By Jorge Toledo

A street with an uncovered side drain // An example of a “homemade bridge” above the side drain.

In wider streets, pedestrians have to share the street with trucks, cars, rickshaws and street vendors. In this kind of street, there are usually sidewalks, separated and elevated from the traffic lanes by a curb. Part of the traffic lanes and sidewalks are typically blocked by piled goods, stopped vehicles, construction rubbish and hawkers.

Invaded sidewalks in Lalbagh, Dhaka, Bangladesh.

Dhaka Metropolitan city has approximately 388km of footpaths, 155 km of which are occupied by hawkers3 forcing pedestrians to step down the sidewalk and to use the traffic lanes where they must compete with cars for mobility space. There, they have to avoid parked rickshaws and streets vendors who sometimes also invade the road. Pedestrians have to step up and down the sidewalk to avoid obstacles. The elevated curb becomes an added barrier. Some streets can also be momentarily appropriated by inhabitants to organize events or for a mechanic workshop (see the previous article about “5 things you can do in Dhaka’s public spaces”).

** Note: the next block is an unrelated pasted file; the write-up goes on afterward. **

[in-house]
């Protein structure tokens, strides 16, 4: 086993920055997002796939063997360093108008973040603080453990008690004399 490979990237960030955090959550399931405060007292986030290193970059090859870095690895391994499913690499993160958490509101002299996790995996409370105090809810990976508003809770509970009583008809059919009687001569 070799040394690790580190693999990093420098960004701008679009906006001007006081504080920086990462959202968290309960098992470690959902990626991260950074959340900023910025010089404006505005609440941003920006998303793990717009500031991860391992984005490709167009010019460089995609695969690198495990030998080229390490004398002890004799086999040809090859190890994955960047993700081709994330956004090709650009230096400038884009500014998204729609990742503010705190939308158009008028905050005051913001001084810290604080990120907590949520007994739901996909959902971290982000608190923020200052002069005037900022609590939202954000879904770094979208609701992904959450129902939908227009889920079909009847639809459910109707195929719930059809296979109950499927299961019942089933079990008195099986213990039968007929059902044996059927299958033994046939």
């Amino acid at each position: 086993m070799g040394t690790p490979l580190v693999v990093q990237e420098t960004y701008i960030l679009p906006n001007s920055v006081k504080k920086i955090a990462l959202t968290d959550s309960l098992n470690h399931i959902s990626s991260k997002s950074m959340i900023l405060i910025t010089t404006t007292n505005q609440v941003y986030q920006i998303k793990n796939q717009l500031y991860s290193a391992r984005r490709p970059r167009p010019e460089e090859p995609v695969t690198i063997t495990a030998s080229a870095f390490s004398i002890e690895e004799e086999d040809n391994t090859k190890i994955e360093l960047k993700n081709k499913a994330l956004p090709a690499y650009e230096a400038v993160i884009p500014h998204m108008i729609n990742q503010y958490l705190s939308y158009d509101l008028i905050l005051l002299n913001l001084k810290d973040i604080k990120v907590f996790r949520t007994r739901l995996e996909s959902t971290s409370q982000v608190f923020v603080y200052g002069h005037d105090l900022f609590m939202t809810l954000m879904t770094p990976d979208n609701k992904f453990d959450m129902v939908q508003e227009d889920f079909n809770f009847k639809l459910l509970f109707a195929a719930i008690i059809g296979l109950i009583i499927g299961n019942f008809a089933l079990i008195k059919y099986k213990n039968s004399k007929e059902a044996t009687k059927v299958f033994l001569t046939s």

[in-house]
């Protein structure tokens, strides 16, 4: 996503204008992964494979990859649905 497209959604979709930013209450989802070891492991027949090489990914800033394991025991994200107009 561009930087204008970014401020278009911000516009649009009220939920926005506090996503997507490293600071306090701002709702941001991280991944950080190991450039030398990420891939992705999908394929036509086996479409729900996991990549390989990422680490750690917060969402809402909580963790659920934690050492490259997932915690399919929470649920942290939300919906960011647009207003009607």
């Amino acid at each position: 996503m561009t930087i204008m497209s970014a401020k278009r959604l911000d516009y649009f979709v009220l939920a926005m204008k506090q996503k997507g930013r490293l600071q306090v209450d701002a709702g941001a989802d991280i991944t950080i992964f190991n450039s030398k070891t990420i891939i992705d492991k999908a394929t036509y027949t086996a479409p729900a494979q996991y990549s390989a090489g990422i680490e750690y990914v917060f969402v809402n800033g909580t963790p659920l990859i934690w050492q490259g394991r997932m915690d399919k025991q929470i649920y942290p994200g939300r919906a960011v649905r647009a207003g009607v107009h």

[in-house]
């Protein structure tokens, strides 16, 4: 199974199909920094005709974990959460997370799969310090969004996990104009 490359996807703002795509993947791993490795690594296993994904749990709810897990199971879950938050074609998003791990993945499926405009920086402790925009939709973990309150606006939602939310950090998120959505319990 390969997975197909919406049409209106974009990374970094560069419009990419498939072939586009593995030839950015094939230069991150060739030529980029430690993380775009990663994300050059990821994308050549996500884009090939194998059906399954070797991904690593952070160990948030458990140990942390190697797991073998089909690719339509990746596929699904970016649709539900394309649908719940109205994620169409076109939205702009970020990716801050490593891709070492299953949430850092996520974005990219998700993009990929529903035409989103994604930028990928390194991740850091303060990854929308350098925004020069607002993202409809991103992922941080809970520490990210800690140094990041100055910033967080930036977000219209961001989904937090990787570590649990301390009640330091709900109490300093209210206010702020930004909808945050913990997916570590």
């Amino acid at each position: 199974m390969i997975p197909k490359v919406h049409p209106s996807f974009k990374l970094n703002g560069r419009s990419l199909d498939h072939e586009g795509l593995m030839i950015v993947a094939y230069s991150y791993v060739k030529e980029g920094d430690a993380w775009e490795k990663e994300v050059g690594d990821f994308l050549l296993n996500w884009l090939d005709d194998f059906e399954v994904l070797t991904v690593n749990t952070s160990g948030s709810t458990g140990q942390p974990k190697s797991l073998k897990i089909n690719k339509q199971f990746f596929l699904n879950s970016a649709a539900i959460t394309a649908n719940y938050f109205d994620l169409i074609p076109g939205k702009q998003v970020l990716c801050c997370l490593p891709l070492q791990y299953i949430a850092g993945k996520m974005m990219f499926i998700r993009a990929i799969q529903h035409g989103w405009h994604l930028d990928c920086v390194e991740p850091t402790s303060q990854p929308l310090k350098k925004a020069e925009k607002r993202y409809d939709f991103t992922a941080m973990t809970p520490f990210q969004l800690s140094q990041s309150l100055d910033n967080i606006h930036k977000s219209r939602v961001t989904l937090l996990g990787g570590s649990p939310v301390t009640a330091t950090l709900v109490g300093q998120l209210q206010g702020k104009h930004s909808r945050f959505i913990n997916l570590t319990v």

Diagram showing pedestrian space in a street of Dhaka

Crossing the roads in Dhaka

Even if walking is the first mean of mobility in Dhaka, public space is not designed for pedestrians and is dominated by traffic. In some large avenues, there is no infrastructure to help pedestrians crossing the roads. In Attish Deepankar Avenue, for instance, pedestrians have to make their own way to reach the other side of the road. They have to cross several traffic lanes, separated by a central elevated strip, and a railway, avoiding several obstacles. By doing so, they draw small informal paths in the urban landscape that urban planners call “desire lines”. These desire lines can help urban designers to shape public spaces.

Desire lines crossing a street in Dhaka

Can you spot the desire lines?